Room On The Roof Analysis

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‘The Room on The Roof’ by Ruskin Bond is one of his wonderful novels which describes the story of an orphan sixteen-year-old boy named Rusty who lived with his guardian Mr. John Harrison in Dehradun and reflects that despite of being lived in an isolated area under British Empire the boy had an great interest in Indian people and traditions and wanted to break-free from the strict rules of his guardian to keep away from the Indians and also shows that how some strangers become a part of one’s life by showing little warmth. The Novel was published in 1956. This novel revolves around Rusty, who is also the Protagonist of the novel. Ruskin Bond shows that life is not that easy and full of challenges as his first literary venture this novel captivated the readers from the first page till the last one through the simplicity in his writing. He well represented every detail which he wants the readers to read in his novel.
The novel was written in Post-war period which explores different issues like Alienation, Identity crisis, friendship, homelessness etc. This novel throws light on the post colonial era when no one is feeling secure, colonies were declared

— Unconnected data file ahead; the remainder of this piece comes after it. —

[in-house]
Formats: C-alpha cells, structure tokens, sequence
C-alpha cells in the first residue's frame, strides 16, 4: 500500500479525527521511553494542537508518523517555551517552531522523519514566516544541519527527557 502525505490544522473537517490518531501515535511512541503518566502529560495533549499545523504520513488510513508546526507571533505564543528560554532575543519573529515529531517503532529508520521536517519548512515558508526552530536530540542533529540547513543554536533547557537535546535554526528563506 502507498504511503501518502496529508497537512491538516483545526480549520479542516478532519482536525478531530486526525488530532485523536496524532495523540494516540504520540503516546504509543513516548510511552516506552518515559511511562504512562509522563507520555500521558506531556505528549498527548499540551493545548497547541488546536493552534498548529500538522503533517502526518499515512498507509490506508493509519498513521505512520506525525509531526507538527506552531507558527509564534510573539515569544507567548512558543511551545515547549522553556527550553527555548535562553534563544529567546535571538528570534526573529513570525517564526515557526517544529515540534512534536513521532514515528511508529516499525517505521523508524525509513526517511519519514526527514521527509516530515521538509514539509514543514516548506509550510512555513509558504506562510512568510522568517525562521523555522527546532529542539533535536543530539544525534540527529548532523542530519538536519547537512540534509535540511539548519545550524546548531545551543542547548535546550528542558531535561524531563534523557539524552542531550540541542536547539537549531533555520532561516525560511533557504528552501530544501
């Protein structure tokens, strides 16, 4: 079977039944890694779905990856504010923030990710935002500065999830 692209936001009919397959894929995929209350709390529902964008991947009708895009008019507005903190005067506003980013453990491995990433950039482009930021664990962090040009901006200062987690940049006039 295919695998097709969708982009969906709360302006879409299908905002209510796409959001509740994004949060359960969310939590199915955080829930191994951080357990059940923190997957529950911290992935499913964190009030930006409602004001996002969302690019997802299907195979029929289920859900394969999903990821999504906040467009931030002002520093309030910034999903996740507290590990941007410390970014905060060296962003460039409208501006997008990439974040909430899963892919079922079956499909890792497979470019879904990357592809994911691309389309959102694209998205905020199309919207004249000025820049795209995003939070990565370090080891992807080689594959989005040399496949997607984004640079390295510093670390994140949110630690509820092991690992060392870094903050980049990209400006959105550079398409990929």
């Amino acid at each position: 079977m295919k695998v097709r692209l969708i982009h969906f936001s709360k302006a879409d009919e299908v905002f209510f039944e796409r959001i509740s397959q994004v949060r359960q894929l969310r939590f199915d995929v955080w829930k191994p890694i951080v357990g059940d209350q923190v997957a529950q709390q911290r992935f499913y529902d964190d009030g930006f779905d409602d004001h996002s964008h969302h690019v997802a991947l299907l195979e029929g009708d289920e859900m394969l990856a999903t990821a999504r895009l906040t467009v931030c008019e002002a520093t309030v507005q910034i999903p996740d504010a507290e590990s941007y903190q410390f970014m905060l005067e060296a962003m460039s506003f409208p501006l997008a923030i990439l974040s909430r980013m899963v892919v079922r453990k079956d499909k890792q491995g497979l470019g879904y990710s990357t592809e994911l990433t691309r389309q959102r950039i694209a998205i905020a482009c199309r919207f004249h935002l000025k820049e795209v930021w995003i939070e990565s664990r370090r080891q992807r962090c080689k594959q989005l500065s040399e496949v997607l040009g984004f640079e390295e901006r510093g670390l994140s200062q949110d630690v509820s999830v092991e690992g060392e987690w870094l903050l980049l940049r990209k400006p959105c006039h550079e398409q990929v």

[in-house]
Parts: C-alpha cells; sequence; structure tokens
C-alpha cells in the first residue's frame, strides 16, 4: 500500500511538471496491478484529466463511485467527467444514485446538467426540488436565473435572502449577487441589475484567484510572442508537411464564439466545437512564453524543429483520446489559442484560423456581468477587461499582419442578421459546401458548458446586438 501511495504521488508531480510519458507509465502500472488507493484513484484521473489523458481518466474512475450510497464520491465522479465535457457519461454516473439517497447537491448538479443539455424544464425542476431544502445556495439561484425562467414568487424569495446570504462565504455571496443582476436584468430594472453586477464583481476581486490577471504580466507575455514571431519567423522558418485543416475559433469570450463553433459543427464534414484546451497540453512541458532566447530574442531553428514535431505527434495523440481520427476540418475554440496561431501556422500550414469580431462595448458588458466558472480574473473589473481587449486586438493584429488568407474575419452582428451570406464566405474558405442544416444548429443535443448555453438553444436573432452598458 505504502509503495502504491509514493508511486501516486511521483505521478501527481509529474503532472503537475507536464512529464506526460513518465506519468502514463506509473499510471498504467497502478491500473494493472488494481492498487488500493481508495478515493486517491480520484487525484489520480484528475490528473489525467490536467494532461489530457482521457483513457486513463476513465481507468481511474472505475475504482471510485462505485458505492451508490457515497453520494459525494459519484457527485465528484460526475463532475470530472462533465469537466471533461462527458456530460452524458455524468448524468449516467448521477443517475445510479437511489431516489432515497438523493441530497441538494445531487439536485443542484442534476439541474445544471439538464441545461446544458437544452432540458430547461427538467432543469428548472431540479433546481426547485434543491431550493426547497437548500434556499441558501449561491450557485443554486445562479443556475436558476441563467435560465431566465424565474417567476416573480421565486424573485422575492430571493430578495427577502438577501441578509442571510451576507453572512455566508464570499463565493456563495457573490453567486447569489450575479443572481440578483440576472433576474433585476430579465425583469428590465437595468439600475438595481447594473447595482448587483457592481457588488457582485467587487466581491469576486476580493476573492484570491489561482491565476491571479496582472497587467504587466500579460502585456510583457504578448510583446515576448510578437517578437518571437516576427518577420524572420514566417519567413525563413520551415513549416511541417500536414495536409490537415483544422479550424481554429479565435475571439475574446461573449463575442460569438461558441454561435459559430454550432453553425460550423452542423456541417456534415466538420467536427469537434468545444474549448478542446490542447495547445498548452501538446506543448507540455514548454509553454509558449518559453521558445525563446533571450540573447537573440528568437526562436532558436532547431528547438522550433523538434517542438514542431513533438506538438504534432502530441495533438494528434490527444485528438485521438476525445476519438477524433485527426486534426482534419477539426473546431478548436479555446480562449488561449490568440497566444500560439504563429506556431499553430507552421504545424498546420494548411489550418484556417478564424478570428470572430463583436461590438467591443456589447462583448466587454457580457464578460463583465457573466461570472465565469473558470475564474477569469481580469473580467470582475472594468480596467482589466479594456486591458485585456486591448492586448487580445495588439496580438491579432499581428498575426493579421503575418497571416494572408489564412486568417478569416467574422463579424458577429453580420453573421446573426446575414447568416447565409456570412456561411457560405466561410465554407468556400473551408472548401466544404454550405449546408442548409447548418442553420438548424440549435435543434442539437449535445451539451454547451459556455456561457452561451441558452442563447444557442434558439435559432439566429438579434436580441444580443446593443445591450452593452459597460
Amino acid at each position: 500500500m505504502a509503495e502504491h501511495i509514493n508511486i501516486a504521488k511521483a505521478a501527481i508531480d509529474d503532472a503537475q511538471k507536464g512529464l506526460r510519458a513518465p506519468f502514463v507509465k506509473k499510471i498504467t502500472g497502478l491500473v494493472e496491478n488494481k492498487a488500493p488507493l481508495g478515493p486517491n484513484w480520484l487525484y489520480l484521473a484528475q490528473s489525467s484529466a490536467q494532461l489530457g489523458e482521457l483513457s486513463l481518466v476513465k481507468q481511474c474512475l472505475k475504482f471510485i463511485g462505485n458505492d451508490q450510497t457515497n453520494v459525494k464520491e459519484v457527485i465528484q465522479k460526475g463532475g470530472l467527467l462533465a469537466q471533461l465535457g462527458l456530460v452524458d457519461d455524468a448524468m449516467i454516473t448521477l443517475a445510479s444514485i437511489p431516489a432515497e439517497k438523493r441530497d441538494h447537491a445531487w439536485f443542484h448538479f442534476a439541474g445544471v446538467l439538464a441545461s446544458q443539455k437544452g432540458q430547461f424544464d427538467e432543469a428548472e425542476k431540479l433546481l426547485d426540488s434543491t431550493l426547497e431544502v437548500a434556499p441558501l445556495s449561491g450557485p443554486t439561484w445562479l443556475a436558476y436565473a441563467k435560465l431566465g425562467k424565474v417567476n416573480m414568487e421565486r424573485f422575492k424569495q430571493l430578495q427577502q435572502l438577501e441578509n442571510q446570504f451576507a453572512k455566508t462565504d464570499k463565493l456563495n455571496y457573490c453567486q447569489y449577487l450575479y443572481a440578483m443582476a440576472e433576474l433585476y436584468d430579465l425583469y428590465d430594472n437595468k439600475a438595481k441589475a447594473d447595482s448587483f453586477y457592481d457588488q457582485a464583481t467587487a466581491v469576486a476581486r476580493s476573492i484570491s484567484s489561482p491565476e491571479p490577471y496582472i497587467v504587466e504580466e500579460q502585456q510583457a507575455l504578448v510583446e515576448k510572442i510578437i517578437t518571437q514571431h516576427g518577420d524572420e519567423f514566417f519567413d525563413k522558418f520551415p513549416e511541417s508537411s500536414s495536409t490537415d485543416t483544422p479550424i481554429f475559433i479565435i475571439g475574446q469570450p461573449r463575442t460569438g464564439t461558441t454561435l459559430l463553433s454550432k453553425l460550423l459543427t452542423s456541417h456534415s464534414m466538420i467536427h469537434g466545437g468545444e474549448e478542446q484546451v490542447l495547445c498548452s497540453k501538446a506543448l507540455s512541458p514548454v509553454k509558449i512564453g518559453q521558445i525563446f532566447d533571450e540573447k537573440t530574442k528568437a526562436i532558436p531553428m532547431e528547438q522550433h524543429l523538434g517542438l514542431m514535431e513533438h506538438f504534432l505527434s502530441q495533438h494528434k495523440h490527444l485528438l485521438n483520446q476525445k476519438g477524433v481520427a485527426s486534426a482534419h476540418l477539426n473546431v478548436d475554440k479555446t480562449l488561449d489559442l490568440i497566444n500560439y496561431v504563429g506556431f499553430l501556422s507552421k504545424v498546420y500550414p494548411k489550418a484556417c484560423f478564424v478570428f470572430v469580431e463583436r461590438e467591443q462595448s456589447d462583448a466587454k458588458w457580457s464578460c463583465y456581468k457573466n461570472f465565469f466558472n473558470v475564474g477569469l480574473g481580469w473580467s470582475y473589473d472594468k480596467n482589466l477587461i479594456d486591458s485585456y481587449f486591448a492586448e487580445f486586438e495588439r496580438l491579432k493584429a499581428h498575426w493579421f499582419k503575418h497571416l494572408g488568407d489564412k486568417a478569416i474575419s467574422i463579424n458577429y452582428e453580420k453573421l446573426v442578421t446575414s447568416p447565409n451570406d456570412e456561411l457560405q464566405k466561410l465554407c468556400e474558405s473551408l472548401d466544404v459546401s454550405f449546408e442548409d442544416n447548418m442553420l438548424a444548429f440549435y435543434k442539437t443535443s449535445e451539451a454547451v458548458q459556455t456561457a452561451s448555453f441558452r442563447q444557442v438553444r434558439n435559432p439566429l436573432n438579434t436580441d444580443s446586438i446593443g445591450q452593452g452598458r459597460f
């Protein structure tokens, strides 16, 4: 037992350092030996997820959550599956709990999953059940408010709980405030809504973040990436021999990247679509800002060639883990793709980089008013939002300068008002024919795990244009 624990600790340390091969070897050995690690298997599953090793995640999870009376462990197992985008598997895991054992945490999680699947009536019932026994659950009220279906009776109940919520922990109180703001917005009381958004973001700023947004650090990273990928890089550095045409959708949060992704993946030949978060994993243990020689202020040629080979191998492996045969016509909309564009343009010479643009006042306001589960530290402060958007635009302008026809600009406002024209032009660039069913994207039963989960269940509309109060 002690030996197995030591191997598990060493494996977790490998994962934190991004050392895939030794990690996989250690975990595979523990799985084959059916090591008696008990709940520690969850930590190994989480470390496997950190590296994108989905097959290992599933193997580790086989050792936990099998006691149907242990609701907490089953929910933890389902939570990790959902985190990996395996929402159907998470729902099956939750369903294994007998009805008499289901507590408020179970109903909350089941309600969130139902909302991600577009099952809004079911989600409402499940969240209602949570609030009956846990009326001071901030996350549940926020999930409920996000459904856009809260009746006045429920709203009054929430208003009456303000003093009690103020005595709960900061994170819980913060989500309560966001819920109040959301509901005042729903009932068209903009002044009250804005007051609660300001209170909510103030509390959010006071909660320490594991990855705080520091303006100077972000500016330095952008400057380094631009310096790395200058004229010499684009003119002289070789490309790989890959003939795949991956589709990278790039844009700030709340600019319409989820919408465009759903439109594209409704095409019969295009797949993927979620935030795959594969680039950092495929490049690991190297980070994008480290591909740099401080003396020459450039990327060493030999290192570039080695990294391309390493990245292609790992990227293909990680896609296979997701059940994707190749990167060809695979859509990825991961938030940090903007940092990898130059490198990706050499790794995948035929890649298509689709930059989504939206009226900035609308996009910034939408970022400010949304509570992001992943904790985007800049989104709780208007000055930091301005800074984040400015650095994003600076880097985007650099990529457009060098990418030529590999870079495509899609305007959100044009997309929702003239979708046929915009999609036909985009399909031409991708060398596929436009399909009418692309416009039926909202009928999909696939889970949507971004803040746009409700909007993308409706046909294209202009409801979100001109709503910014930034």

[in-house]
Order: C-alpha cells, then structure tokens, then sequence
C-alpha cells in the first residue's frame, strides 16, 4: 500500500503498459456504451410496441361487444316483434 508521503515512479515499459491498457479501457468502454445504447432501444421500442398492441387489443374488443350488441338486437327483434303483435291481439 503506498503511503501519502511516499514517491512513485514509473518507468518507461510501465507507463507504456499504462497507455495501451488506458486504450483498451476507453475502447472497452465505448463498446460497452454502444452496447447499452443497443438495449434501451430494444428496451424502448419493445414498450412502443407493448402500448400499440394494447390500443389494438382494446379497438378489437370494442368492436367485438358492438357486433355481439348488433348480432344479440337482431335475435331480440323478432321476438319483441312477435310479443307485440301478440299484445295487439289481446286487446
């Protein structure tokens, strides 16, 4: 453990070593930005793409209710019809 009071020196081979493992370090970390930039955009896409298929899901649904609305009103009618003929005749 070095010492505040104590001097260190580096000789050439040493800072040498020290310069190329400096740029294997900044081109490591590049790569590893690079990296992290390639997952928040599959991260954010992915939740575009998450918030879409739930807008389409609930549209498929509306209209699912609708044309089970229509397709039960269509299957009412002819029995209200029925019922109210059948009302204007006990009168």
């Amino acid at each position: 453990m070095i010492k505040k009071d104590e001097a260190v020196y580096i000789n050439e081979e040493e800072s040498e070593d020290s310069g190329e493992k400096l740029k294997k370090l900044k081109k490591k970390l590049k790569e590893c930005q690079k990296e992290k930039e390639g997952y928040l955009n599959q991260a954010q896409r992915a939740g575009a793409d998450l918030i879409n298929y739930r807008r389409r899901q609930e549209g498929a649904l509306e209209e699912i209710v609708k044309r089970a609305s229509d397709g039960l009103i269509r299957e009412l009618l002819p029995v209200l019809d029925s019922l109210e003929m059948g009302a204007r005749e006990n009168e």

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British and India. He just describes the passiveness of two cultures and how it affects on the identity of the people because on one hand when the colonies were declared Independent the colonizers who lived in the cities assumed them as their own home and on the other hand as shown by the writer in the novel by the character of Mr. John Harrison who doesn’t like Indian people and their cultures although he lived in India so what is their actual identity; as an Indian or as an European? The Room on The Roof attacks the persisting racial and colonial rules and attitudes of the Europe through sixteen-year-old boy Rusty and his search for his own ‘Identity’, ‘Home’ and ‘Belonging’ in the new
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